There are many industries where reliable power sources are unavailable. IoT is one of them. Oftentimes, connected devices have to rely solely on battery power for operation, which adds cost and limits effectiveness in their application. There are also instances in which reliable power is accessible but undesirable. For instance, a door entry sensor could be plugged into the nearest outlet, or have power running through the wall, but this can drastically increase installation costs and introduce potential security vulnerabilities. This makes battery life one of the biggest hurdles to IoT systems today.
Batteries don't currently last the life of a sensor, leaving system designers with two options: either let the battery determine the life of the sensor or create a strategy for replacing sensor batteries.
One technology being developed to counter this issue is "energy harvesting." Energy harvesting refers to the practice of capturing energy from ambient sources to power devices. This is how weather sensors out on a farm can use solar power to supplement their battery power. In other instances, such as wearables, the kinetic energy of the wearer can be used. This has large implications in IoT. It can increase the lifetime of a system while reducing maintenance.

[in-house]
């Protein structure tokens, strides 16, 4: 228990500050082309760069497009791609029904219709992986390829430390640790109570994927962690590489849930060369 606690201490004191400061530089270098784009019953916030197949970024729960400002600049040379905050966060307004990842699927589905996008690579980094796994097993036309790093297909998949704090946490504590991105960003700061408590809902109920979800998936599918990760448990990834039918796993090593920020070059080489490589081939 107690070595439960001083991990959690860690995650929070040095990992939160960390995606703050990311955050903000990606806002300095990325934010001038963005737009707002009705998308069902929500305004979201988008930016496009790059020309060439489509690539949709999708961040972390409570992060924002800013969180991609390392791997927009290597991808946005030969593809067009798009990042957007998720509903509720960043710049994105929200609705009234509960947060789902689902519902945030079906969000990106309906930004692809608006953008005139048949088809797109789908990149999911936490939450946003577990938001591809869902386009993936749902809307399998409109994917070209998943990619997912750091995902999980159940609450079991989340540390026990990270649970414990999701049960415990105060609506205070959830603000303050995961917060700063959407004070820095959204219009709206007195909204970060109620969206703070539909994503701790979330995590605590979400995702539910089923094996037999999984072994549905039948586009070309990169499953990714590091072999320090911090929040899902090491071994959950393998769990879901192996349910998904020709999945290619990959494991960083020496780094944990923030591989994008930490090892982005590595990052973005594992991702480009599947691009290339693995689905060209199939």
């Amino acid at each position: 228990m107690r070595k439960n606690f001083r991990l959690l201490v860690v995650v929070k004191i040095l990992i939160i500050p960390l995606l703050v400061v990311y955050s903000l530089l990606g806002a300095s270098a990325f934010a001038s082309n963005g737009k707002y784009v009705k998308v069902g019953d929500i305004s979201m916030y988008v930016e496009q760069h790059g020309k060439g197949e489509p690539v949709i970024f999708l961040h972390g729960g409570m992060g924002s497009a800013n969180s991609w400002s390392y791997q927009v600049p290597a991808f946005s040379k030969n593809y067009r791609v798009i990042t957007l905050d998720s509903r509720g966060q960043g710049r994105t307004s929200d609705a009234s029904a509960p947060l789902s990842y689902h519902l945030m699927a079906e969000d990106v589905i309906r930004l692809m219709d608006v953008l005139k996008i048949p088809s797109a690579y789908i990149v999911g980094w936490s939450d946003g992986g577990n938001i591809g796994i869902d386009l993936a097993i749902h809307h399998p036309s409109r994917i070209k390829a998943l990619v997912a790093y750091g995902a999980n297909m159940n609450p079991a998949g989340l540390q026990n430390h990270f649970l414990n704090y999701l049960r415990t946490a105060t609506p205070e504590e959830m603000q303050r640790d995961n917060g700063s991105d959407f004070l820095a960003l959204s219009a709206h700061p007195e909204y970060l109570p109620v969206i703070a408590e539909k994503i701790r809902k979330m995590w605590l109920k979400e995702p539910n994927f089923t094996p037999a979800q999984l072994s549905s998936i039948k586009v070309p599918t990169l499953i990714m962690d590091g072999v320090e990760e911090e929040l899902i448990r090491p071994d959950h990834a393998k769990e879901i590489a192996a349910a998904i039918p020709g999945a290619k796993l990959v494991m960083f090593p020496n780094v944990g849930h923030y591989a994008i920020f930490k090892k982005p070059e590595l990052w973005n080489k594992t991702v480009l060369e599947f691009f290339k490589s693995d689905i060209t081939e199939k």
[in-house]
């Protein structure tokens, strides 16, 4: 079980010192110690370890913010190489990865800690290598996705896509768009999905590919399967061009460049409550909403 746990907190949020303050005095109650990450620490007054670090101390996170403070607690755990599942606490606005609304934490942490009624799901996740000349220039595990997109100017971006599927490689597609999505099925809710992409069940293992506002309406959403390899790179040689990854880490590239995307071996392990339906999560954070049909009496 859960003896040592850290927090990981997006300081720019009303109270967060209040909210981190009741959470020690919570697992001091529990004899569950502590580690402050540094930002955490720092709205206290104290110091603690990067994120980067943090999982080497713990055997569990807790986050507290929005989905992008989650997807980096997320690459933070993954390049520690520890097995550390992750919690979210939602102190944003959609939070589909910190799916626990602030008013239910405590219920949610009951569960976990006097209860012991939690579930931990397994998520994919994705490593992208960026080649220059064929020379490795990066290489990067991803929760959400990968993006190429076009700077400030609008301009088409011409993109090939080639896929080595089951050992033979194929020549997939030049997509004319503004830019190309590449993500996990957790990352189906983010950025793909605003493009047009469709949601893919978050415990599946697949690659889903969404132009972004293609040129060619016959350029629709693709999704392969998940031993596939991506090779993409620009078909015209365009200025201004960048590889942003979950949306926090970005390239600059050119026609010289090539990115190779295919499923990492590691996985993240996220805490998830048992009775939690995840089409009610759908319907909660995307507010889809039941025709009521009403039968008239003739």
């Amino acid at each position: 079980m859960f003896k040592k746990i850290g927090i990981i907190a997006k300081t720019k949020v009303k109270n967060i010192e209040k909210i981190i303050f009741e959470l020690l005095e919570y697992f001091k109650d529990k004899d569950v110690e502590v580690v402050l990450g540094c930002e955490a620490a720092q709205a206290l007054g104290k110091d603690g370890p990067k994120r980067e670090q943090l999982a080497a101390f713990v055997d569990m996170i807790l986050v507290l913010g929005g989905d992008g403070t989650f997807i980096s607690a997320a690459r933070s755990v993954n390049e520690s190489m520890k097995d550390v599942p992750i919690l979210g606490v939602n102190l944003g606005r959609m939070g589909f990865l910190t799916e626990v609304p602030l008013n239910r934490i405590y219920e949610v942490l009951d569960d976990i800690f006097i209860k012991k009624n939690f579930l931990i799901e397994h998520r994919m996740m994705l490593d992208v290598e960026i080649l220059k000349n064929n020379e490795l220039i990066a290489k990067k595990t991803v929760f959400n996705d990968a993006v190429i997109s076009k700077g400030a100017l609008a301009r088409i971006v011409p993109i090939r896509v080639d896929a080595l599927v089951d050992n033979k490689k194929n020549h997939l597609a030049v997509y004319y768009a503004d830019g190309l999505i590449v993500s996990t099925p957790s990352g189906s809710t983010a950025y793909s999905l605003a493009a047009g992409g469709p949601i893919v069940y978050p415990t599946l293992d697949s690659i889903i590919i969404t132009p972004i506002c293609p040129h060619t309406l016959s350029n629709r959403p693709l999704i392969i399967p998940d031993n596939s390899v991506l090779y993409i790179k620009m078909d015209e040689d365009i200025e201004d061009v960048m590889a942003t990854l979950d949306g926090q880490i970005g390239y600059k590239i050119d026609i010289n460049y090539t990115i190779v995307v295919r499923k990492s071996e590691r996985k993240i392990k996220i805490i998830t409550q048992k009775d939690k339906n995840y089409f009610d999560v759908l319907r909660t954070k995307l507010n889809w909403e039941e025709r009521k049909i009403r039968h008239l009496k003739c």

At CES 2019, we had an opportunity to speak with David Su and Srinivas Pattamatta, the CEO and VP respectively of Atmosic Technologies. They introduced us to the concept of a “Forever Battery,” where the battery will last without replacement until the device itself fails or is made obsolete by emerging technologies. One of their solutions already promises this. The M3 chip is an implementation of Bluetooth 5 that uses 5 to 10 times less energy than existing Bluetooth 5 solutions. In addition to this, they have made the device smarter, by taking advantage of a sleep state as much as possible and only waking up when the device has something to report or needs to perform its function. With these improvements, power usage is minimized, making energy harvesting methods viable for the lifetime of that device.
One thing that Atmosic's David and Srinivas stressed in our conversation is their concept of ‘controlled energy harvesting’. The concept of energy harvesting is used very broadly and implies that there is free energy everywhere that can be used on demand. When designing an IoT device, you need to understand what sources of energy are available and know which source will provide enough energy consistently enough to power a device. For instance, while a wireless keyboard can be powered from a strong laptop signal, you can’t expect a solar cell to power a device in a dark room.
As energy harvesting improves, the utility of IoT devices will continue to improve. The cost to maintain and operate systems will continue to decrease, making IoT more accessible and widespread.